Bollinger calculated long-term deviation and used it to set percentage bands ­ in essence an adaptive version of percentage bands (source: Bollinger on Bollinger Bands by John Bollinger, McGraw-Hill, 2002). Most charting software calculates these bands ­ but for those of you who have an itch to calculate for yourselves, here's the formula:

Find the simple moving average:

Having found the SMA, then calculate as follows:




In the chart below, one of the first things that we notice about Bollinger Bands is that the price always moves from one extreme to the other. In other words, once price action has run its course at the lower band, it will eventually make its way to the upper band ­ and visa versa. As we analyze a particular chart, we are initially looking for the bands to contract showing low volatility; subsequently, we are looking for the bands to expand ­ demonstrating high volatility. We want to trade during times of higher volatility. Constricted bands are like a person who is canoeing on a slow-moving stream ­ he has to work so much harder to reach his destination. However, put the same canoe in a fast moving river and a fraction of the effort is emitted - demonstrated by the expansion of the bands. This is precisely what we are looking for in the Bollinger Bands ­ this is a "high probability" signal.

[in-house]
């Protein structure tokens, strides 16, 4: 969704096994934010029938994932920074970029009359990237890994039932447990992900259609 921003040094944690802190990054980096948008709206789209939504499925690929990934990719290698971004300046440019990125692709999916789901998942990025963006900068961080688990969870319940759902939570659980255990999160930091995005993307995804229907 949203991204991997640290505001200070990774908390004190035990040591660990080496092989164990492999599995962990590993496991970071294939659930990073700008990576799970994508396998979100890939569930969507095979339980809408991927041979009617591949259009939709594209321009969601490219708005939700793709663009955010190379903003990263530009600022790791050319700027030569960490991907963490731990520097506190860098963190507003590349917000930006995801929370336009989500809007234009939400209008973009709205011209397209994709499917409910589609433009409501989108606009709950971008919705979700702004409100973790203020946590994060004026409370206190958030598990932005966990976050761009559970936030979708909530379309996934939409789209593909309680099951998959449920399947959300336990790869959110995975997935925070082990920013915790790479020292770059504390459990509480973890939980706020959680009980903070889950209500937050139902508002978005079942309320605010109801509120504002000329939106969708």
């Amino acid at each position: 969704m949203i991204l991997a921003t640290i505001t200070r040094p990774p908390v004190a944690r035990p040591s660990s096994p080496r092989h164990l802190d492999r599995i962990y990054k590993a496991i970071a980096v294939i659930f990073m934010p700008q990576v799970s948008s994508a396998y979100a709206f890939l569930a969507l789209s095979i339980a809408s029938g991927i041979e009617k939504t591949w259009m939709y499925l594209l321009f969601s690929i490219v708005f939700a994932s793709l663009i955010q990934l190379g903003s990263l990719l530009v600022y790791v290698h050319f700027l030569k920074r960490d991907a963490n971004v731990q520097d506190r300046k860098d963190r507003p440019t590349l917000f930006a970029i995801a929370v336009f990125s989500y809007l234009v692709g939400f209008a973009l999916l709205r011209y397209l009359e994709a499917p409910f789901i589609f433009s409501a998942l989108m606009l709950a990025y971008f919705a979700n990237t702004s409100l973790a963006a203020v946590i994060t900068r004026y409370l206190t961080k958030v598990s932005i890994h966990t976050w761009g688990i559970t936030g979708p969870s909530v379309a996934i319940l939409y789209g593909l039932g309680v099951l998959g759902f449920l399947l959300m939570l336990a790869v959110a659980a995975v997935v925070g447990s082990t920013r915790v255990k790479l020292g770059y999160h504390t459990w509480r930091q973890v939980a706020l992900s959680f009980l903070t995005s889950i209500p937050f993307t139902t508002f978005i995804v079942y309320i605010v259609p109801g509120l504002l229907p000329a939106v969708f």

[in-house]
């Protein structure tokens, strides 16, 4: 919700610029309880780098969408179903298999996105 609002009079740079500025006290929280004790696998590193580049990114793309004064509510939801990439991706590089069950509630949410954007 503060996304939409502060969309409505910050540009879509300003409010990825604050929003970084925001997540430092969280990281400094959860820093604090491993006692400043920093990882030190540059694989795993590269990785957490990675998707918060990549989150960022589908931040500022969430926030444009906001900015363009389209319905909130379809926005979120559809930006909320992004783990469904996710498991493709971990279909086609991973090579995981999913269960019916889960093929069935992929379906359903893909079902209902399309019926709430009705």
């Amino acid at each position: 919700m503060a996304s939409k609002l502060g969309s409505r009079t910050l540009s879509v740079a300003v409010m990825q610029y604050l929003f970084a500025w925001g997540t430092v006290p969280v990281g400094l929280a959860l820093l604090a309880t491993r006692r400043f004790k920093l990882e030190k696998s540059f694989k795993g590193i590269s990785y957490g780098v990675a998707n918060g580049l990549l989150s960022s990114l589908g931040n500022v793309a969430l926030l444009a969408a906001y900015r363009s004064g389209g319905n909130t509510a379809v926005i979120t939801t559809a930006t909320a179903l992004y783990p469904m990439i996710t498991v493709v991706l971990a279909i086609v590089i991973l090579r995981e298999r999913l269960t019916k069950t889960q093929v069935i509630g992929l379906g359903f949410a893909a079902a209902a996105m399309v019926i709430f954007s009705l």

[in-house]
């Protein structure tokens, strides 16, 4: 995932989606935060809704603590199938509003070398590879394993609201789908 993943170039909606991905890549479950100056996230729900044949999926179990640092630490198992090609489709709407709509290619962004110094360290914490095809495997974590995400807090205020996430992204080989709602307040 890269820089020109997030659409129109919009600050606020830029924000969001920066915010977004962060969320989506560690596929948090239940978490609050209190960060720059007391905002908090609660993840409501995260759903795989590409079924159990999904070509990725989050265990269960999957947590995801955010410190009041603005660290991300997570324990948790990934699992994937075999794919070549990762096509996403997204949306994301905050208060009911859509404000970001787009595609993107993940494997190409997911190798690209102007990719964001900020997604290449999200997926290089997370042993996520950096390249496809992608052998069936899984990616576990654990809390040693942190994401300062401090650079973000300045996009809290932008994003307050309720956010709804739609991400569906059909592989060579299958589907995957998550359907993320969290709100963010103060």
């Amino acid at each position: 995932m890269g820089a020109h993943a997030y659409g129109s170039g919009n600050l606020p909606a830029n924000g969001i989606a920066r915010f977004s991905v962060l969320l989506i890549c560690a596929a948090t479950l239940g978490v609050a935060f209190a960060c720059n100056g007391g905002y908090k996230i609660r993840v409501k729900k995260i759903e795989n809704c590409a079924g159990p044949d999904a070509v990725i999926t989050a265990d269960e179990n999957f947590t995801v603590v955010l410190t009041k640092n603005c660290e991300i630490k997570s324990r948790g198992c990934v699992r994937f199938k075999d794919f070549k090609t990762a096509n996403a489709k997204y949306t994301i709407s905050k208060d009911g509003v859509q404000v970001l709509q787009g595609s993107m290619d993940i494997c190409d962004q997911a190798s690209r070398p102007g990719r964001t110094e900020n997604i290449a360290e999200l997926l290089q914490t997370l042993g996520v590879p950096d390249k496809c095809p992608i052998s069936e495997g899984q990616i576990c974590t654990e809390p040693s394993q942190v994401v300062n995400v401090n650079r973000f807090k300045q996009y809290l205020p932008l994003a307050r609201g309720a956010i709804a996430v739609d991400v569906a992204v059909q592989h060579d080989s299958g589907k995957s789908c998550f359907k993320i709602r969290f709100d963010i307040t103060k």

False Breakout

In looking for an entry opportunity, always watch for signs of a false breakout ­ I will guide you within the scope of each lesson regarding false breakouts but you will find, in each case, that experience will be your best teacher. As the bands begin to widen, we are looking for a close above the upper band or below the lower band. In the following chart, we have a close below the lower band (1) providing us with a signal for a potential short trade. However, as the price began to retrace, it closed above the 20 SMA (2) signaling a potential reversal to the bullish side. As the price began to fall again, we have three consecutive breaks of the lower band with NO subsequent closes of any kind below the lower band (3) ­ discounting a short trade. We now wait for the market to prove itself, again....patience.

A Conservative Trade